Thursday, March 02, 2006

Bush's fabled intuition may be just that
Gene Lyons

Tell me again about President Bush's fabled intuition, his born leader's gift for choosing the right course of action by natural instinct. Oh, and, yes, the peerless political genius of Karl Rove. Because if you didn't know any better, it would appear that the administration's grandest schemes have gone badly awry, confronting the White House with a political crisis seemingly beyond its control. For the longest time, Bush was the GOP and the GOP was Bush. Although I've always seen the cult of personality surrounding Bush as a rationalization of his manifest shortcomings of character and intellect, there was no denying its power. Now that illusion appears to be fading. Both the ongoing catastrophe in Iraq and the incomprehensible political blunder of trying to hand over management of U. S. ports to a company headquartered in the United Arab Emirates have brought about the unthinkable: open dissent from prominent Republicans and discontent among the Republican base. The scary part is that Bush's second term has an almost unimaginable three years to run longer than the entire presidency of John F. Kennedy.

Because of the way things are going, we may be about to find the authoritarian rock-bottom; that is, how many Americans will profess unthinking loyalty to any president calling himself "Christian" and "conservative," and retaining the support of right-wing radio hosts.

Roughly one-third is my guess. According the latest CBS News poll, Bush's approval rate stands at 34 percent, down eight points from January.

Only three few months ago, Republican pundits excoriated Democratic National Committee chairman Howard Dean for expressing doubts that the Iraq war could be "won" in any traditional sense, and calling for the immediate withdrawal of National Guard troops and the phased pullout of all U. S. forces within two years. "Howard the Coward, " one called him. They derided a highly decorated Marine veteran, Rep. Jack Martha, D-Pa., after he referred to continued U. S. occupation of Iraq as " a flawed policy wrapped in an illusion" and called for a tactical retreat. White House spokesman Scott McClellan accused Murtha of wanting "to surrender to the terrorists."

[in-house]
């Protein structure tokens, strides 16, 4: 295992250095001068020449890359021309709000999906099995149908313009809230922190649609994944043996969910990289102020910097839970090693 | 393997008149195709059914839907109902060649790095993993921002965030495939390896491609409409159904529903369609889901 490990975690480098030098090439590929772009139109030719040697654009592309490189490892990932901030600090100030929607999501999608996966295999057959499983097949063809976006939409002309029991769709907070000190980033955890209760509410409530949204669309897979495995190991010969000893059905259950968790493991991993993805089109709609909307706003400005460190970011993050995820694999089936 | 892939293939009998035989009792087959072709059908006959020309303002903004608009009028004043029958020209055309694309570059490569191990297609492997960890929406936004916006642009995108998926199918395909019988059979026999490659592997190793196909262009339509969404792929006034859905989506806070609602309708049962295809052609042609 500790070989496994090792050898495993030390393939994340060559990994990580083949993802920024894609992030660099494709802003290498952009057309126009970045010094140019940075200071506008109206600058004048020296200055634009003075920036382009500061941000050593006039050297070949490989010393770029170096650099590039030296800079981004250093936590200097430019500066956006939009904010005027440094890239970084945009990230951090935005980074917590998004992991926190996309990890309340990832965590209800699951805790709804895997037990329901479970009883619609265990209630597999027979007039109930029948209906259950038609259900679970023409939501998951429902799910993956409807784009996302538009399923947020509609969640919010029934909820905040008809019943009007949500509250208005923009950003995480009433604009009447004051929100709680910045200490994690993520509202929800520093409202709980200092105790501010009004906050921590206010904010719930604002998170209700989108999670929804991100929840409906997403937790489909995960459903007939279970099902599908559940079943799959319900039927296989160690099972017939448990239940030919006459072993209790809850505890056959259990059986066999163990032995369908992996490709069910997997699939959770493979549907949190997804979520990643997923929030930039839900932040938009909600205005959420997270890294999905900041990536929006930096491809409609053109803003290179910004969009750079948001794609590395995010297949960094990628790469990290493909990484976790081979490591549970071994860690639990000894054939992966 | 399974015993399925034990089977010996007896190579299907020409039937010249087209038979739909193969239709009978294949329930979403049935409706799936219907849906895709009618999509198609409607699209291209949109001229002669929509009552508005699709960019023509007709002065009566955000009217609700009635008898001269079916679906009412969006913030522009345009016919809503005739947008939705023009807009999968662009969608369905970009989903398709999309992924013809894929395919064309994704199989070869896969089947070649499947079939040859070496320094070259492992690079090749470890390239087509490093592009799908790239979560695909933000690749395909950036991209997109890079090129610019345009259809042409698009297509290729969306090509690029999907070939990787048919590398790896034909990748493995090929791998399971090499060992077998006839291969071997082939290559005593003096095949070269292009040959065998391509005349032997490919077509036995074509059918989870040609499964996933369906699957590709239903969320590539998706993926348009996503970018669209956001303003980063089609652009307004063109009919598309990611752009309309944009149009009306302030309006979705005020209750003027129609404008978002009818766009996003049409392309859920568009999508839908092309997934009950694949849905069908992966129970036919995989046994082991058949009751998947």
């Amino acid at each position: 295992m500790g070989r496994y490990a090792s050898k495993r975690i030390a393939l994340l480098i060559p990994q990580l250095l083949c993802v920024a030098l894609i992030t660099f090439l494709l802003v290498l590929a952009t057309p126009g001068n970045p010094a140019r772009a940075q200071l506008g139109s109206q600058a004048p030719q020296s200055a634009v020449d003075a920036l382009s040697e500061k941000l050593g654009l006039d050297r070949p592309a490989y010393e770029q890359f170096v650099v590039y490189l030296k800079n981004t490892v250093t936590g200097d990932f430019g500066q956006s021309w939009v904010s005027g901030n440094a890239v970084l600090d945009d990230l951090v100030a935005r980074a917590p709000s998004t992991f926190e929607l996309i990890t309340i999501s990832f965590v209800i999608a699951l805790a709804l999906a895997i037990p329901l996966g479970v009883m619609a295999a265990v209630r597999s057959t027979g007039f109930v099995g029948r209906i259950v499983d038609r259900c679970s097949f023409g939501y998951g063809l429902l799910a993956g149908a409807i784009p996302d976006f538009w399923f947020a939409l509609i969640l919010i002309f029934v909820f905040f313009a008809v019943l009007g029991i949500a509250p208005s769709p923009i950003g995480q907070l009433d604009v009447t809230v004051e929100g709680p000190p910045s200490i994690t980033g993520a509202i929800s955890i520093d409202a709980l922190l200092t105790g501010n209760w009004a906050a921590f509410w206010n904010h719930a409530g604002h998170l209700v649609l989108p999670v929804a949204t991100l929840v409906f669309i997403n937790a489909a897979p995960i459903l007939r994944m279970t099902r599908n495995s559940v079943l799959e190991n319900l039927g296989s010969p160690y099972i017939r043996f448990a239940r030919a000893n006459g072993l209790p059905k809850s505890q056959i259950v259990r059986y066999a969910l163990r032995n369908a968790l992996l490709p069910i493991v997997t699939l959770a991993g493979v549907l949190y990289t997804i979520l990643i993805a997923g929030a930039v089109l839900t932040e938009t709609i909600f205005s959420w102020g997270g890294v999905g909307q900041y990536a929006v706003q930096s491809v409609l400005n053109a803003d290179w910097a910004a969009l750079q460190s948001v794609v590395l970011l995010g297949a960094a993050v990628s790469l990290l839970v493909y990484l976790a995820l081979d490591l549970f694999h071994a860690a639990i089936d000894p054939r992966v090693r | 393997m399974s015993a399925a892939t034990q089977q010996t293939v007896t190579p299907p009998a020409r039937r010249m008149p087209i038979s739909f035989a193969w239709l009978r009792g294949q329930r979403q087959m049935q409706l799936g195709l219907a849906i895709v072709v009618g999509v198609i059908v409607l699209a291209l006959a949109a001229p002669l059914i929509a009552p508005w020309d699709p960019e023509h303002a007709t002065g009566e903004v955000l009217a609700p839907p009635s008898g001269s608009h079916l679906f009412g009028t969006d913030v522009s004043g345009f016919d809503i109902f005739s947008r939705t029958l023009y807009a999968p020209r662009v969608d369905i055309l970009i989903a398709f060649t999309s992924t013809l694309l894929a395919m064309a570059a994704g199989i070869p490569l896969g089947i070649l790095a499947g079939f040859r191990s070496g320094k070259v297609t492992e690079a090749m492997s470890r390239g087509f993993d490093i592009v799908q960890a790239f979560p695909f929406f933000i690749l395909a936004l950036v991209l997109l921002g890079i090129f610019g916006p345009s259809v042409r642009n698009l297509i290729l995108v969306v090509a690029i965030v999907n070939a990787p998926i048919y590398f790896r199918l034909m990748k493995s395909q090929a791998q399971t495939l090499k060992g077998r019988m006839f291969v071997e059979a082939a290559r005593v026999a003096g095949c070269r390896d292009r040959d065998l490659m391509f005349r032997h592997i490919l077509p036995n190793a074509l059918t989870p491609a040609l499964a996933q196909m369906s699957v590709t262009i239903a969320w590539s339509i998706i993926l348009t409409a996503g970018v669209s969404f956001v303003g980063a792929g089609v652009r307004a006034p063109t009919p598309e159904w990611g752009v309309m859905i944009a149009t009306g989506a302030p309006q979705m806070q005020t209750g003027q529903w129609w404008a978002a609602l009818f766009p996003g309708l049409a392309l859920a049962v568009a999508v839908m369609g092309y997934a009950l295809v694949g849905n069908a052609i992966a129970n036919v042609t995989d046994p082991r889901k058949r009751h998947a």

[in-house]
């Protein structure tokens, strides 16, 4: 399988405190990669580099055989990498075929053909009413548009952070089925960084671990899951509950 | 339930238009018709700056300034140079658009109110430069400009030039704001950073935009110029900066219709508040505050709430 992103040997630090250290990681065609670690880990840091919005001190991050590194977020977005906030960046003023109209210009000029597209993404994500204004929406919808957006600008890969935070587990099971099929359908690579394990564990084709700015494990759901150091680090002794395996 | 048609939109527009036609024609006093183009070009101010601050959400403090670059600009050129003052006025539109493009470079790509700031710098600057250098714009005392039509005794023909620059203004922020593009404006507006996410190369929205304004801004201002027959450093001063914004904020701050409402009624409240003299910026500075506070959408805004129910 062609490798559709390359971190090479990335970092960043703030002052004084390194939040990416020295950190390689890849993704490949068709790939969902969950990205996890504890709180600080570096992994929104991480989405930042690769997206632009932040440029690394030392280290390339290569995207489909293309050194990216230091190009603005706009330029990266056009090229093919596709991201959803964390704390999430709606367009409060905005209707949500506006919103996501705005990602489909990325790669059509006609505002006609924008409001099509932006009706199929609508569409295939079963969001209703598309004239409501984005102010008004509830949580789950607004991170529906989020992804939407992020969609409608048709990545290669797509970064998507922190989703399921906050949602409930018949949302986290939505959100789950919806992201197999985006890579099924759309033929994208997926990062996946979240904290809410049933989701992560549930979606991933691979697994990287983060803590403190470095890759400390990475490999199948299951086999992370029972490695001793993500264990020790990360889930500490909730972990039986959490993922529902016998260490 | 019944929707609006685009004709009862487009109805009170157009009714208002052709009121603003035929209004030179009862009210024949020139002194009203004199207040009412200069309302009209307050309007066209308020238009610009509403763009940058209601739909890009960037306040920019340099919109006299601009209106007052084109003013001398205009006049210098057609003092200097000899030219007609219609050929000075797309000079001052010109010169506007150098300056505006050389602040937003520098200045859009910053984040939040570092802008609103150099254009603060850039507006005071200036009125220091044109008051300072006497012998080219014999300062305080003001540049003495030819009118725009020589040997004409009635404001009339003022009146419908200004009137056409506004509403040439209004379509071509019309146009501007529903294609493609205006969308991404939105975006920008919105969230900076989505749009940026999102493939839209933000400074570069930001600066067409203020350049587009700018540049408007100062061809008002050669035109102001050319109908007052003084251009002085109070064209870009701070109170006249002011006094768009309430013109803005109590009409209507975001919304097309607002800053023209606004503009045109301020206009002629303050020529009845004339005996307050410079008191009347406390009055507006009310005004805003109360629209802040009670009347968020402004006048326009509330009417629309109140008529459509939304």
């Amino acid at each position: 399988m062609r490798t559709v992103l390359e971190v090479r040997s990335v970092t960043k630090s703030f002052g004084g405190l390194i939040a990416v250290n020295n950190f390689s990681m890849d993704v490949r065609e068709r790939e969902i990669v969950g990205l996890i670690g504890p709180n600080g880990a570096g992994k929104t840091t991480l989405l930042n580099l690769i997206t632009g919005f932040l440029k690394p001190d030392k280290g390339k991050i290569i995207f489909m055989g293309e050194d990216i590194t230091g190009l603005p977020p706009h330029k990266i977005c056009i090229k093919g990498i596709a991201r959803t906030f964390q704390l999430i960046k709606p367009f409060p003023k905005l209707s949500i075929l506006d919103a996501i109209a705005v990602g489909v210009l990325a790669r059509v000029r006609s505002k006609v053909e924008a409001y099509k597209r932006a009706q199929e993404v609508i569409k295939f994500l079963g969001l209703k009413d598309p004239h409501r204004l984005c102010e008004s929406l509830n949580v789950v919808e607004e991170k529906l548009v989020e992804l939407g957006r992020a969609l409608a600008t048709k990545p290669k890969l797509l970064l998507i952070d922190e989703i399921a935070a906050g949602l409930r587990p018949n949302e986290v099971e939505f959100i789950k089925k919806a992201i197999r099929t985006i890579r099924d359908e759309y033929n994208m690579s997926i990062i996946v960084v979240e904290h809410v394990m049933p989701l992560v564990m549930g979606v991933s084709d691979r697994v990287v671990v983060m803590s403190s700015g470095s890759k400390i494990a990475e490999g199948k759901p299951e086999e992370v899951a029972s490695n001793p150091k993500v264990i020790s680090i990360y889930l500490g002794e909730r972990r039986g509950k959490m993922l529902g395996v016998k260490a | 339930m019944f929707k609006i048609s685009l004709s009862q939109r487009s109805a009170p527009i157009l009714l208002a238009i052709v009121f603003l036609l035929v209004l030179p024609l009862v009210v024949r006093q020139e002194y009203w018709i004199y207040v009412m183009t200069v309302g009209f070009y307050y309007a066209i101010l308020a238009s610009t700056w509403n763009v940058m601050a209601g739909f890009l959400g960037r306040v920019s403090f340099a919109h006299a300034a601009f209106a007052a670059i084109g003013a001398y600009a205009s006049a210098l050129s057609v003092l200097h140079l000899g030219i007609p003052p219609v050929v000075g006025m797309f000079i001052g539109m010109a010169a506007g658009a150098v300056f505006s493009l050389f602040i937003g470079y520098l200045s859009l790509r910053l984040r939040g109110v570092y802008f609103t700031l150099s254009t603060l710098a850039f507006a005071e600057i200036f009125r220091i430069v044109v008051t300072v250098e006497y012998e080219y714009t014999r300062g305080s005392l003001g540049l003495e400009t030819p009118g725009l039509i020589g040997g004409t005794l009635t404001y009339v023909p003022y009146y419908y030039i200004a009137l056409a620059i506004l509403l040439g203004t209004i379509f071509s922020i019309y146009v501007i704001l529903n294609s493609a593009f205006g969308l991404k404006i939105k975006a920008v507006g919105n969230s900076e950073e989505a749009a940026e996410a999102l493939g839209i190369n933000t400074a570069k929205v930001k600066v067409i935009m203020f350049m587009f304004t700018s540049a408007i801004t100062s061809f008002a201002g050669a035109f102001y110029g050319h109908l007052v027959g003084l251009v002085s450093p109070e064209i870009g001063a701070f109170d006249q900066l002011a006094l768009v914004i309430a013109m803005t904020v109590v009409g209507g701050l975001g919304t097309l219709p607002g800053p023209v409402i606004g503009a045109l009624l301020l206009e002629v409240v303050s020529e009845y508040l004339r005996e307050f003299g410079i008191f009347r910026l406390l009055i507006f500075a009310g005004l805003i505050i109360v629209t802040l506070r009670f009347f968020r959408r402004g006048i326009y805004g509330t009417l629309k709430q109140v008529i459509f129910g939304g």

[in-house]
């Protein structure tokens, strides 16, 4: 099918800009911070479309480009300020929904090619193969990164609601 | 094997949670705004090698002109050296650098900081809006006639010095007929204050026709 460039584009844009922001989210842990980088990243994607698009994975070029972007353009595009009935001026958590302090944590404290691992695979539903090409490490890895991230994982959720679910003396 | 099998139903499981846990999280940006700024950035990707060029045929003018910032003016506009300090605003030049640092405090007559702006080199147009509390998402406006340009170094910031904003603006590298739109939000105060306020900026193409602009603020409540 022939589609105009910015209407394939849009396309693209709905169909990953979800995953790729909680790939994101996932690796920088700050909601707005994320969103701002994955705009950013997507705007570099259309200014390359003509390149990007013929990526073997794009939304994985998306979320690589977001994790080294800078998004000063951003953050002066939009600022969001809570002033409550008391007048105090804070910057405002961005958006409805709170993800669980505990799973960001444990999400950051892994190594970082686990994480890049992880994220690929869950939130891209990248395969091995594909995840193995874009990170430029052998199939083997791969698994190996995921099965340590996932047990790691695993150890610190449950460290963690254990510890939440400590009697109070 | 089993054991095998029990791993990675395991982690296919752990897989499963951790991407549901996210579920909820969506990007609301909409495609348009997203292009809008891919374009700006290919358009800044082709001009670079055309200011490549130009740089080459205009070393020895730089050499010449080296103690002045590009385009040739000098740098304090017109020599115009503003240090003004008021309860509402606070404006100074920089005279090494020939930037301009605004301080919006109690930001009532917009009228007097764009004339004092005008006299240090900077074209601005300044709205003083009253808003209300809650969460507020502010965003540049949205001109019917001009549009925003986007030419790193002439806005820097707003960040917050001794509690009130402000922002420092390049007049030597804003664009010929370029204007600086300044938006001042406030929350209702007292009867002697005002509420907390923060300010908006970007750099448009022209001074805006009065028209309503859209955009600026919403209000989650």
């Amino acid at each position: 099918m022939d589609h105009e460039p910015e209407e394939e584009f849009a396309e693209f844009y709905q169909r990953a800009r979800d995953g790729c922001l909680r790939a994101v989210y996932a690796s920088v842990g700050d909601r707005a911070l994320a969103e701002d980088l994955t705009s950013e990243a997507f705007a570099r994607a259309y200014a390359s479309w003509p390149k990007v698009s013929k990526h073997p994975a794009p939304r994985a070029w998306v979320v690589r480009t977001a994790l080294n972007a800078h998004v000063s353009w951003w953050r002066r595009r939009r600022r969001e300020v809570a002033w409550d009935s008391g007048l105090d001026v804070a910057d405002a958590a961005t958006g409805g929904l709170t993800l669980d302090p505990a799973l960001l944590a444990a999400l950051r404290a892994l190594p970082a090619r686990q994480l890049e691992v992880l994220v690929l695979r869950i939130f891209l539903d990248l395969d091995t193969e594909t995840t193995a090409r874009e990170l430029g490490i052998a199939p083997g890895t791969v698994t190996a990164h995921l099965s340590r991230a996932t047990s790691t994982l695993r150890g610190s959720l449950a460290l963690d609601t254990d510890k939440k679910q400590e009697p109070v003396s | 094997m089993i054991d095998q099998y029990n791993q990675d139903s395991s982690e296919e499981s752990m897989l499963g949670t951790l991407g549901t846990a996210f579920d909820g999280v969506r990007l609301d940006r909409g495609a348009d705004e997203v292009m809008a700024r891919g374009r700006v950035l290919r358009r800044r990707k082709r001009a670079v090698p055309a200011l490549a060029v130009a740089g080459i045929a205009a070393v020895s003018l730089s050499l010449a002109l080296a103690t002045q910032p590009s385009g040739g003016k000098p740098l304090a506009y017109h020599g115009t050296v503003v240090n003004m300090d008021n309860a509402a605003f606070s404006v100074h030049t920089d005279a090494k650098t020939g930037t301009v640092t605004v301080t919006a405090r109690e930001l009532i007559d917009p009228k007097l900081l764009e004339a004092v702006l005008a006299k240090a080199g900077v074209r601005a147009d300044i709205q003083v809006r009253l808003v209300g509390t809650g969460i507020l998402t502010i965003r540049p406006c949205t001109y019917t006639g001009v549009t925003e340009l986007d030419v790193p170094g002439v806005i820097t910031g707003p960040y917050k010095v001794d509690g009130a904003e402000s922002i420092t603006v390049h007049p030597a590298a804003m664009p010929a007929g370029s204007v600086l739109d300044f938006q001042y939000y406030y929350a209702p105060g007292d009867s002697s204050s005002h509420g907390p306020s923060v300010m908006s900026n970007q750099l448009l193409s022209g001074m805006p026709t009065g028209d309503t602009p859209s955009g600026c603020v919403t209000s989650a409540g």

Now the destruction of the Askariyah Shrine in Samarra, a site almost as holy to Shia Muslims as St. Peter's Basilica is to Roman Catholics, seems to have set the nation on a seemingly irreversible path to open civil war - something Dean and other opponents of invading Iraq, with its seething sectarian and tribal rivalries, warned against years ago. Atrocity follows sickening atrocity, which U. S. and British troops appear powerless to prevent.

So what will right-wing character assassins now say about William F. Buckley? Writing in the National Review, the magazine he founded, one of contemporary conservatism's elder statesmen has seen enough.

"One can't doubt that the American objective in Iraq has failed," Buckley concludes. "Our mission has failed because Iraqi animosities have proved uncontainable by an invading army of 130,000 Americans. The great human reserves that call for civil life haven't proved strong enough. No doubt they are latently there, but they have not been able to contend against the ice men who move about in the shadows with bombs and grenades and pistols."

Will GOP apparatchiks question Buckley's patriotism ? Call him a traitor?

"The administration has, now, to cope with failure," he adds. "Mr. Bush has a very difficult internal problem here because to make the kind of concession that is strategically appropriate requires a mitigation of policies he has several times affirmed in high-flown pronouncements. His challenge is to persuade himself that he can submit to a historical reality."

Translation: Bush must eat crow for the country's sake. Alas, reality has never been his strong suit. He prefers aircraft carrier photo ops. Assuming that anybody in the White House has enough courage to brave one of Bush's famous temper tantrums, however, here's how this column, aware of his penchant for seeing himself as his generation's Winston Churchill, has long suggested putting it to him: Mr. President, Iraq isn't Normandy, it's Dunkirk, a tactical retreat from an over-exposed and unsustainable position. In the "war on terror" it's not D-Day 1944, it's more like 1940. On the other hand, how can anybody reason with a politician who committed the spectacular folly of the Dubai Ports World deal ? Persons eager to save Bush from the consequences of his heedless bullying characterize opposition to handing over control of U. S. harbors to a stateowned company run by a hereditary Arab monarchy as "quasi-racist scaremongering," " global ethnic profiling" and worse. What rubbish. If there's a racial component to the dispute, Bush's fear-mongering created it. Furthermore, there are perfectly legitimate political objections to handing over operating control of U. S. ports to a state-run company anywhere in the world, much less a Middle Eastern monarchy with a demonstrable history of allowing itself to be manipulated by extremists. If he's lucky, Bush's fellow Republicans will find some pretext to save him from the trap he's created.

Free-lance columnist Gene Lyons is a Little Rock author and recipient of the National Magazine Award.

Courtesy of Moose & Squirrel.